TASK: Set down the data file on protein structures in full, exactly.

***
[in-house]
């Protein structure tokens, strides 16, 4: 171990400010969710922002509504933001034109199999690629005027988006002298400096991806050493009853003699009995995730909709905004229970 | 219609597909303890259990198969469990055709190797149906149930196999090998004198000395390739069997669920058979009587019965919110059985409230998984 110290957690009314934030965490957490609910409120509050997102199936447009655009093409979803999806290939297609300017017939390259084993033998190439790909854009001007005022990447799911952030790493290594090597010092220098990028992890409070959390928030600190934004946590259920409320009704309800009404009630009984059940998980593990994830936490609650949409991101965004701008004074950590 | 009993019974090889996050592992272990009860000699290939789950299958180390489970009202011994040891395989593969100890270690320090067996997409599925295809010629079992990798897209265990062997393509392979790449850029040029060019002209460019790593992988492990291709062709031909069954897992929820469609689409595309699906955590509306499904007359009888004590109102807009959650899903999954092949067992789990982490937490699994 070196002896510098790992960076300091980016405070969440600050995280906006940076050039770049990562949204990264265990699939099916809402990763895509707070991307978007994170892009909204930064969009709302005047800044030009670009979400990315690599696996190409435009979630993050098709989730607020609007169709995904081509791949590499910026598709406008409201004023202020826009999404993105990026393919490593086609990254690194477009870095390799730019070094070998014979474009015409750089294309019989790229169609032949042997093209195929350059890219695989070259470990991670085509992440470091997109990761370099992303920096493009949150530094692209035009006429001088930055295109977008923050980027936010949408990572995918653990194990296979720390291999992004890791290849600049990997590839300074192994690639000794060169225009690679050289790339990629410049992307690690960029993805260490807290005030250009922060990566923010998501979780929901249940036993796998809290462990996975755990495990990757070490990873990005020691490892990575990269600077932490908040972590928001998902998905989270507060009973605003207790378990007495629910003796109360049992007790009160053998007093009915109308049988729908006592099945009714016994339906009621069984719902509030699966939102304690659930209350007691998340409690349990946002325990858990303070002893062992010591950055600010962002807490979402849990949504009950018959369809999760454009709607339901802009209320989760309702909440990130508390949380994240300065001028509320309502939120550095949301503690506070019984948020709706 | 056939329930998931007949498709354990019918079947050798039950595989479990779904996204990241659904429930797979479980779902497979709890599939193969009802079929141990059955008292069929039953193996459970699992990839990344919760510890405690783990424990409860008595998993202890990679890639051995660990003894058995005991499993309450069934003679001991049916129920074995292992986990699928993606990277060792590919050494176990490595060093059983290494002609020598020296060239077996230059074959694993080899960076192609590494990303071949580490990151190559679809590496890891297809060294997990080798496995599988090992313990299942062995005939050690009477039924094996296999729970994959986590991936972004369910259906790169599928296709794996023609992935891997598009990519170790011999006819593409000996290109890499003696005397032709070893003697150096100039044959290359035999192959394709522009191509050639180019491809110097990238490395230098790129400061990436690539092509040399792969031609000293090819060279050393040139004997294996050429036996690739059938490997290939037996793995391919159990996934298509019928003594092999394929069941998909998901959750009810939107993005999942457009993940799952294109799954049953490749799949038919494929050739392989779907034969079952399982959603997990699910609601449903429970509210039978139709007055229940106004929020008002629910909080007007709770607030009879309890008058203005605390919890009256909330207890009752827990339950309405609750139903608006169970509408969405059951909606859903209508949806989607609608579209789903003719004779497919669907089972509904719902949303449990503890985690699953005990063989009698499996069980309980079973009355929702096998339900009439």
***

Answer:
[in-house]
């Protein structure tokens, strides 16, 4: 171990400010969710922002509504933001034109199999690629005027988006002298400096991806050493009853003699009995995730909709905004229970 | 219609597909303890259990198969469990055709190797149906149930196999090998004198000395390739069997669920058979009587019965919110059985409230998984 110290957690009314934030965490957490609910409120509050997102199936447009655009093409979803999806290939297609300017017939390259084993033998190439790909854009001007005022990447799911952030790493290594090597010092220098990028992890409070959390928030600190934004946590259920409320009704309800009404009630009984059940998980593990994830936490609650949409991101965004701008004074950590 | 009993019974090889996050592992272990009860000699290939789950299958180390489970009202011994040891395989593969100890270690320090067996997409599925295809010629079992990798897209265990062997393509392979790449850029040029060019002209460019790593992988492990291709062709031909069954897992929820469609689409595309699906955590509306499904007359009888004590109102807009959650899903999954092949067992789990982490937490699994 070196002896510098790992960076300091980016405070969440600050995280906006940076050039770049990562949204990264265990699939099916809402990763895509707070991307978007994170892009909204930064969009709302005047800044030009670009979400990315690599696996190409435009979630993050098709989730607020609007169709995904081509791949590499910026598709406008409201004023202020826009999404993105990026393919490593086609990254690194477009870095390799730019070094070998014979474009015409750089294309019989790229169609032949042997093209195929350059890219695989070259470990991670085509992440470091997109990761370099992303920096493009949150530094692209035009006429001088930055295109977008923050980027936010949408990572995918653990194990296979720390291999992004890791290849600049990997590839300074192994690639000794060169225009690679050289790339990629410049992307690690960029993805260490807290005030250009922060990566923010998501979780929901249940036993796998809290462990996975755990495990990757070490990873990005020691490892990575990269600077932490908040972590928001998902998905989270507060009973605003207790378990007495629910003796109360049992007790009160053998007093009915109308049988729908006592099945009714016994339906009621069984719902509030699966939102304690659930209350007691998340409690349990946002325990858990303070002893062992010591950055600010962002807490979402849990949504009950018959369809999760454009709607339901802009209320989760309702909440990130508390949380994240300065001028509320309502939120550095949301503690506070019984948020709706 | 056939329930998931007949498709354990019918079947050798039950595989479990779904996204990241659904429930797979479980779902497979709890599939193969009802079929141990059955008292069929039953193996459970699992990839990344919760510890405690783990424990409860008595998993202890990679890639051995660990003894058995005991499993309450069934003679001991049916129920074995292992986990699928993606990277060792590919050494176990490595060093059983290494002609020598020296060239077996230059074959694993080899960076192609590494990303071949580490990151190559679809590496890891297809060294997990080798496995599988090992313990299942062995005939050690009477039924094996296999729970994959986590991936972004369910259906790169599928296709794996023609992935891997598009990519170790011999006819593409000996290109890499003696005397032709070893003697150096100039044959290359035999192959394709522009191509050639180019491809110097990238490395230098790129400061990436690539092509040399792969031609000293090819060279050393040139004997294996050429036996690739059938490997290939037996793995391919159990996934298509019928003594092999394929069941998909998901959750009810939107993005999942457009993940799952294109799954049953490749799949038919494929050739392989779907034969079952399982959603997990699910609601449903429970509210039978139709007055229940106004929020008002629910909080007007709770607030009879309890008058203005605390919890009256909330207890009752827990339950309405609750139903608006169970509408969405059951909606859903209508949806989607609608579209789903003719004779497919669907089972509904719902949303449990503890985690699953005990063989009698499996069980309980079973009355929702096998339900009439």